Premier McLeod’s Keynote Address at the Pacific Northwest Economic Region Annual Summit
(Check against delivery.)
Governor Parnell, Lt. Governor Treadwell, honourable ministers, senators, members of Congress, Your Worship Mayor Sullivan, members of the diplomatic corps, distinguished members of the academic community, ladies and gentlemen: It is a pleasure to be here at the Pacific Northwest Economic Region summit. I love Anchorage. This is a truly remarkable city, a city that demonstrates clearly what Northern progress and prosperity can mean.
How appropriate that we have spent five days here, in Anchorage, to discuss the broad range of issues that cut across our common interests as leaders, government representatives, policymakers, policy contributors, and stakeholders of the Pacific Northwest.
When I look at Anchorage, I see the future: a growing, prosperous, dynamic city that brings together the best and brightest minds and people, and integrates them in a diversified economy that drives prosperity, and does so in a sustainable manner. This is a place where the best of the North is harnessed for interests of the North.
We see a similar future for the Northwest Territories, a future where a strong, diversified economy creates opportunities and where all its residents work together for the common good of the whole territory. This is the path we are on and this is the direction in which the Northwest Territories is evolving right now.
When I was a young boy, I could not begin to imagine the kind of opportunity that we see unfolding now in my territory. Commodity prices and international economic development are driving demand for the natural resources in which we are awash. Technology is shrinking distances between remote communities, eliminating many of the traditional challenges that northern communities have faced – especially challenges to communication and education.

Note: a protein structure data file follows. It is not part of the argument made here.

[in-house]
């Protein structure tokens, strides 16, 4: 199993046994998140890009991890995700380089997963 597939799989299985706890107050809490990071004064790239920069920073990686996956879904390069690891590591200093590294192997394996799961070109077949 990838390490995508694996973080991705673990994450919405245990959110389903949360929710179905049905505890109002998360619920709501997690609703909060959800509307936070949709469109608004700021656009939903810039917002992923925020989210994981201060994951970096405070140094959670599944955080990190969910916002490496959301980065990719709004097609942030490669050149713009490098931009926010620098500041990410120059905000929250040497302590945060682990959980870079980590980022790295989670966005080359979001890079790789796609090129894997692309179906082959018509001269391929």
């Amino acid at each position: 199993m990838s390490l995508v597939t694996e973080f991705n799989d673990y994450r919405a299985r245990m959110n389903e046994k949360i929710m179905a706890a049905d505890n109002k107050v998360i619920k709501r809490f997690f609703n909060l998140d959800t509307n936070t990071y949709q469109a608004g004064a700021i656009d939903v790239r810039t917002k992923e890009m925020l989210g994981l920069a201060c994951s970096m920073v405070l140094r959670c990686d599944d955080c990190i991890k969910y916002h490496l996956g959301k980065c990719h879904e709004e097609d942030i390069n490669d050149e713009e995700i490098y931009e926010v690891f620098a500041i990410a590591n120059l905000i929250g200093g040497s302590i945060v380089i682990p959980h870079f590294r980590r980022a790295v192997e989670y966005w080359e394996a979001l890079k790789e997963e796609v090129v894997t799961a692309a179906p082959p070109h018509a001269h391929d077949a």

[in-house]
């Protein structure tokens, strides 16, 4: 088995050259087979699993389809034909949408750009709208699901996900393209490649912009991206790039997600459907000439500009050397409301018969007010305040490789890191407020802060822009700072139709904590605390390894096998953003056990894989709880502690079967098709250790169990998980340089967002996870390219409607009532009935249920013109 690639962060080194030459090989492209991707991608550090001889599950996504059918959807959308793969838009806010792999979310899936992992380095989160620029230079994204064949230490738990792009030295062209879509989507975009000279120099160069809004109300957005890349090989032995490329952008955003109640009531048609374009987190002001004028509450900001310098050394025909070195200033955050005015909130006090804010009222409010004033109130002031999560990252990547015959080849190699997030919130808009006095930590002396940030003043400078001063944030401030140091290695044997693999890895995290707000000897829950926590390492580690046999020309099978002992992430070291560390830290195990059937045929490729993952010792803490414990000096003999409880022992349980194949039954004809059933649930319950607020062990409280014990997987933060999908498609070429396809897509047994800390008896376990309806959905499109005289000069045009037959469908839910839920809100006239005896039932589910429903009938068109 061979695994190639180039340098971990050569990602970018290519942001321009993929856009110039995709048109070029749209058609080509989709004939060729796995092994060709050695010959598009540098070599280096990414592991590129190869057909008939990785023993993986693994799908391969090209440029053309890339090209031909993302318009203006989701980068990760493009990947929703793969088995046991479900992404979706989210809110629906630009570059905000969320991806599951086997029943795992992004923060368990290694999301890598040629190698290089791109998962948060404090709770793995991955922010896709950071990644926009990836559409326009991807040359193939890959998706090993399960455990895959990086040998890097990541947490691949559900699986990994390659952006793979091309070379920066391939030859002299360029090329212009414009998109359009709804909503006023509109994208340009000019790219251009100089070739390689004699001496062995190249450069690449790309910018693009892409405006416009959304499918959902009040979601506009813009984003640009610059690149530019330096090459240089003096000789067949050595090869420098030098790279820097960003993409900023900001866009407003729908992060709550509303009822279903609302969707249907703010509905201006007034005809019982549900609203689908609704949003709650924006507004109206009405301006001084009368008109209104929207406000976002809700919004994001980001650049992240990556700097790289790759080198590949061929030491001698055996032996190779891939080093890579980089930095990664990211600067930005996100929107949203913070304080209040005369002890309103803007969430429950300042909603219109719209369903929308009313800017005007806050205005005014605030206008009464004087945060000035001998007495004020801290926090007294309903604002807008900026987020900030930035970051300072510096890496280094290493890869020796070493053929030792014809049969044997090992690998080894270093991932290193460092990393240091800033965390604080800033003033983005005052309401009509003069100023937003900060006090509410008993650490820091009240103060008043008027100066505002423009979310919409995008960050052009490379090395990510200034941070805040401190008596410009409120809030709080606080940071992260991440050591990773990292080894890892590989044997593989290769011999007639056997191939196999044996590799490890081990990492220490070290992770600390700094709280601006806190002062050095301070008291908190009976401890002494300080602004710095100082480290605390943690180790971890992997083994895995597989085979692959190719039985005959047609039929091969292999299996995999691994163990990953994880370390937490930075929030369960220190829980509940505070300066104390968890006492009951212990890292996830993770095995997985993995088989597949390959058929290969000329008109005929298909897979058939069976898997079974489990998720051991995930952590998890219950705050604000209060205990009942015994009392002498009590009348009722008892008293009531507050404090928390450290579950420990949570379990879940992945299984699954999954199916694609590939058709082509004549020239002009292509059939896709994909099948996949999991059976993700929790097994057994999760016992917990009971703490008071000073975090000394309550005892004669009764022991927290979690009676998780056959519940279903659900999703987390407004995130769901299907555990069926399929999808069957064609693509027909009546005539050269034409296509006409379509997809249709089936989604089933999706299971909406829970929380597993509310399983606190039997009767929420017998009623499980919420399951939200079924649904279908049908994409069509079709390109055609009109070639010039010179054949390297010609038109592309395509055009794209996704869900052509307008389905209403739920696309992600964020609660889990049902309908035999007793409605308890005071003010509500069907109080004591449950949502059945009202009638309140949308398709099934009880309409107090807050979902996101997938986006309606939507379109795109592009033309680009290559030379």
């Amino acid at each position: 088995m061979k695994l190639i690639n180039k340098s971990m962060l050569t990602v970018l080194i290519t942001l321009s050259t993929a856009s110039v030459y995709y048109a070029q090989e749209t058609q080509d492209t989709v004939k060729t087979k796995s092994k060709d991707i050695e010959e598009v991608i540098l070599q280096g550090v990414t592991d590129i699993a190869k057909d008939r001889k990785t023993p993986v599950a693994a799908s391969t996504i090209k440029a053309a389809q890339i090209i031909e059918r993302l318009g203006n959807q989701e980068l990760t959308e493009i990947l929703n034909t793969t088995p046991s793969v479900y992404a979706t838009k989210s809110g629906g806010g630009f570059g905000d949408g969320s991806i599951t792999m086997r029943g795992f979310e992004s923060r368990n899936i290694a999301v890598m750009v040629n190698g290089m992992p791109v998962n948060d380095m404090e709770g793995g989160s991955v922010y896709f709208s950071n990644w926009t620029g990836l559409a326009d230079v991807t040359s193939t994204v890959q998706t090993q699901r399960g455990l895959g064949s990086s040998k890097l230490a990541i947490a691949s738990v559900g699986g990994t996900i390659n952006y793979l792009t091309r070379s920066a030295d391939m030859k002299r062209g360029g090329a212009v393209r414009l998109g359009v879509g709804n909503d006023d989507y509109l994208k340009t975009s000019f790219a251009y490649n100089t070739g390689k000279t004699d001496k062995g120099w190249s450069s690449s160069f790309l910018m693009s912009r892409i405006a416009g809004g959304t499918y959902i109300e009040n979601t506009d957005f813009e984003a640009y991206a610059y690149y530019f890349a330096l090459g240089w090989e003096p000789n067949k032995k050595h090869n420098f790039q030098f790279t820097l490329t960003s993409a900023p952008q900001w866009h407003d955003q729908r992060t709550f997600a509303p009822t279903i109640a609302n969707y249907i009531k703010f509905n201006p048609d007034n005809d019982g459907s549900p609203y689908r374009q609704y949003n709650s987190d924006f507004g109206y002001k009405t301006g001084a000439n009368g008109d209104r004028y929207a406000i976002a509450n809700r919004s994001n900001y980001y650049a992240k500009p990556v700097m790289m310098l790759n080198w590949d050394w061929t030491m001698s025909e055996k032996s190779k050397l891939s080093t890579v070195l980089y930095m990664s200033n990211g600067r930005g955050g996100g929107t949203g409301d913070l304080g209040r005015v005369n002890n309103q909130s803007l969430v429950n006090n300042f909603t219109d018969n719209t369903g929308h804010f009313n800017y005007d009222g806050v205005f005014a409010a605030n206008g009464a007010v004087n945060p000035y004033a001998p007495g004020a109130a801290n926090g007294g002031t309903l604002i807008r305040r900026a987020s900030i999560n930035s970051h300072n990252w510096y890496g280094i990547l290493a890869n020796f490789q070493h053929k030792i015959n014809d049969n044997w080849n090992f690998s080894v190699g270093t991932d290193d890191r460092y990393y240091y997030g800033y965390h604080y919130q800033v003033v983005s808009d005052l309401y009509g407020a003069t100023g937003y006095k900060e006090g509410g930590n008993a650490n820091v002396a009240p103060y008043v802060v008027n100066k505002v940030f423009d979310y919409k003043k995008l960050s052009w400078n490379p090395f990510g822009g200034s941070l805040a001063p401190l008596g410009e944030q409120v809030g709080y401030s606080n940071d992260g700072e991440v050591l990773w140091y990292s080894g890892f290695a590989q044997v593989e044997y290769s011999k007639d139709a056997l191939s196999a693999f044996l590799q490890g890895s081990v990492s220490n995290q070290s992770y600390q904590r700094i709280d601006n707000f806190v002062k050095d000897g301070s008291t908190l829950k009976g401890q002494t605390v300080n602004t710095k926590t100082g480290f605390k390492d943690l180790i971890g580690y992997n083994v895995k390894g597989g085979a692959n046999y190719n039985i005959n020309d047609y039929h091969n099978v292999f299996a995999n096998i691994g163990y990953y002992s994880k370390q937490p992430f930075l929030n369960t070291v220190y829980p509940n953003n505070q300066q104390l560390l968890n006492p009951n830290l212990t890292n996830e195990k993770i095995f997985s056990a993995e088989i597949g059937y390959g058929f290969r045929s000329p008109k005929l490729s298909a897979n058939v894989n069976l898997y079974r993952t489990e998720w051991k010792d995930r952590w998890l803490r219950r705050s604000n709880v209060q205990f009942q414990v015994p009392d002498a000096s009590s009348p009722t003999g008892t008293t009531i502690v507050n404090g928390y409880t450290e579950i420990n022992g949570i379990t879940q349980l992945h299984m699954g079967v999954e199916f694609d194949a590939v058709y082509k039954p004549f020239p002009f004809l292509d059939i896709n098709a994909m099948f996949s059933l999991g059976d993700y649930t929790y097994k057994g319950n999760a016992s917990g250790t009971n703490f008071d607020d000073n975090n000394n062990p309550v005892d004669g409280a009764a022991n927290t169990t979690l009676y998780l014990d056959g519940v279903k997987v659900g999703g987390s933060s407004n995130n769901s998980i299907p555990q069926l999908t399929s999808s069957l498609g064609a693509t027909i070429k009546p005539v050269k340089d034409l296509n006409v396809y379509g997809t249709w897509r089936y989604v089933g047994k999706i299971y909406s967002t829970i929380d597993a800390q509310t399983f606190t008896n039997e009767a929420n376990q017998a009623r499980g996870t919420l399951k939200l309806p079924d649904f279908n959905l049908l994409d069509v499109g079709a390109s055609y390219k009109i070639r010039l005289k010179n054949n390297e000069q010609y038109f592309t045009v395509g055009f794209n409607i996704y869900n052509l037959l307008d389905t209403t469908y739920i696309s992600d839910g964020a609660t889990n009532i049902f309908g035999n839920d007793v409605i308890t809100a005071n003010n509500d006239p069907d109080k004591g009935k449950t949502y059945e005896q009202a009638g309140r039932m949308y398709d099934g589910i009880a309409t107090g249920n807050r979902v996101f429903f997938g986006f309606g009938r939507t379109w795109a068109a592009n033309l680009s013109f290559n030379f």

Interest in the North from our southern neighbours and from overseas is increasing. This means new and growing sources of investment, tourism, and expanding infrastructure.
Ladies and gentlemen, we in the North have what it takes to thrive.
For the past five years, most of the world – certainly the entire Western developed world – has been grappling with the greatest global recession since the 1930s. Canada has been in the fortunate position of having led the G-7 consistently, year-in, year-out, in job creation, in economic growth, and in speed of recovery.
Why has Canada been in this enviable position? There are a variety of reasons, including such things as a stable regulatory regime for the banking sector, and others; but one of the critical pillars of our economic resilience during the economic downturn has been our robust natural resources sector.
Our economy has been fuelled by global demand for minerals and energy. These trends have re-written the rules that have underpinned the Twentieth Century’s experience with economic development. Wealth is no longer created exclusively in the downtowns of New York, Toronto, Chicago or Vancouver. The balance of economic importance and stimulation has shifted from the downtown boardroom to the mines and the oilfields of remote regions – to the (quote-unquote) hinterland. To the North.